West Village Traffic Calming Project


With the financial support of Council Member Mitch Nowakowski and Evergreen Health, GObike was tasked with designing and implementing a temporary traffic calming project for the neighborhood to address problematic traffic and safety concerns, including parking illegally, driving at high speeds and disregarding stop signs. The project started the week of September 13, 2021 and our staff placed flyers on vehicles to help notify in advance and encourage people to volunteer.

This is part of an effort to advance Complete Streets in Buffalo. Complete Streets are designed to emphasize access and safety for people walking, biking, or in wheelchairs, rather than solely focusing on car speed. Want to know more about Complete Streets in the West Village? We’ve got a brief write up right here.

After implementation, we went out on the street to talk to people about how they were affected by it:

You may also review the official report on how that work affected speed and safety here.

What’s Next?

We’re seeking input from everyone in the neighborhood on two design options to implement this summer.

Here is an overview of each project. 

Below, you can see each of the design options individually, and interact on Remix with your comments. Your commentary is critical to our work in your neighborhood, so we hope you’ll not only participate, but share with your neighbors as well. (Each image is a link)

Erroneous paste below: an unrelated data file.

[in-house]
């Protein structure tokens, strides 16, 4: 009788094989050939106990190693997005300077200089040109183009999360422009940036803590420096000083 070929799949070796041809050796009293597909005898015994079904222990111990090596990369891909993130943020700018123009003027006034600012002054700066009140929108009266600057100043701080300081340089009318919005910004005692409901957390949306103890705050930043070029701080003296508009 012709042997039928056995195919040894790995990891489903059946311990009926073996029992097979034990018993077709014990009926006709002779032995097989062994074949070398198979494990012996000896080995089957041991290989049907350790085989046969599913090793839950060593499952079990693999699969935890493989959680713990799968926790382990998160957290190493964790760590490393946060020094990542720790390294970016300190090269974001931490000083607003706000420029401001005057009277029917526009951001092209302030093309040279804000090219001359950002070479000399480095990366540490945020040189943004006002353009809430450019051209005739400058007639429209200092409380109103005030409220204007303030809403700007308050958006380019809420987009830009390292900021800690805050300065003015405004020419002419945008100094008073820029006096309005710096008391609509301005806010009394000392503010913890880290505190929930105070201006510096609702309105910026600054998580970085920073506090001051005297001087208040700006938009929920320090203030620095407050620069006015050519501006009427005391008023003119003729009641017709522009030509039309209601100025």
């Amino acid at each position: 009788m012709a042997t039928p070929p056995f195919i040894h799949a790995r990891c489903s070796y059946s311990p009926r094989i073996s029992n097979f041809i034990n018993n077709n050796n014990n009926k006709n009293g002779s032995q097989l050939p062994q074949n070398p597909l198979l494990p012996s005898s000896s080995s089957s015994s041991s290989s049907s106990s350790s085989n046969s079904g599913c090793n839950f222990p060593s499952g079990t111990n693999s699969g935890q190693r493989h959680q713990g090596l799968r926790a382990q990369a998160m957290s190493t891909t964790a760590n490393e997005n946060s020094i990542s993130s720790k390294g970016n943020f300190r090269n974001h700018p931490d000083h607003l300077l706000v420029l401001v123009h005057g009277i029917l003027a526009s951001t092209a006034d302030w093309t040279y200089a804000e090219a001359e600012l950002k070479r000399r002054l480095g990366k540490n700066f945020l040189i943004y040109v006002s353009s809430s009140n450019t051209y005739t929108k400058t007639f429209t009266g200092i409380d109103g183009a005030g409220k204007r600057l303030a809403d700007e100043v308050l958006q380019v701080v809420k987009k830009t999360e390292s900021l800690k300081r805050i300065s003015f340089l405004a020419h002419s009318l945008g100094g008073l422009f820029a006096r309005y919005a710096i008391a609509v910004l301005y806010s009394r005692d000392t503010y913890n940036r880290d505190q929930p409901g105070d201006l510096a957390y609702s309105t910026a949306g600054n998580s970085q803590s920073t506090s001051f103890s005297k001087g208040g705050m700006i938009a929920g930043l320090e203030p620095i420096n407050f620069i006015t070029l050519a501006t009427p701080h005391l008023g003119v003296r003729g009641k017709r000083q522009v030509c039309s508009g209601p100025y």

Design Option 1 on Remix

Design Option 2 on Remix

ABOUT REMIX: It is best viewed using Chrome as your web browser. A short tutorial for how you can use the program to review and comment can be found here:

Some initial questions posed by the community are below and we want to share the responses from our Executive Director, Justin Booth, who also resides in the neighborhood. 

I can’t say that I disagree. We have used paint and bollards to reallocate the space at the intersections to slow vehicle speeds and improve pedestrian and bicycle safety. This project is a pilot to test the reconfiguration of the street, make immediate improvements to safety and then plan for a longer term capital project that will be more aesthetically pleasing. Other cities, notably NYC, have done this extensively while also including planters and some public art which can be an option for our neighborhood installation in the spring.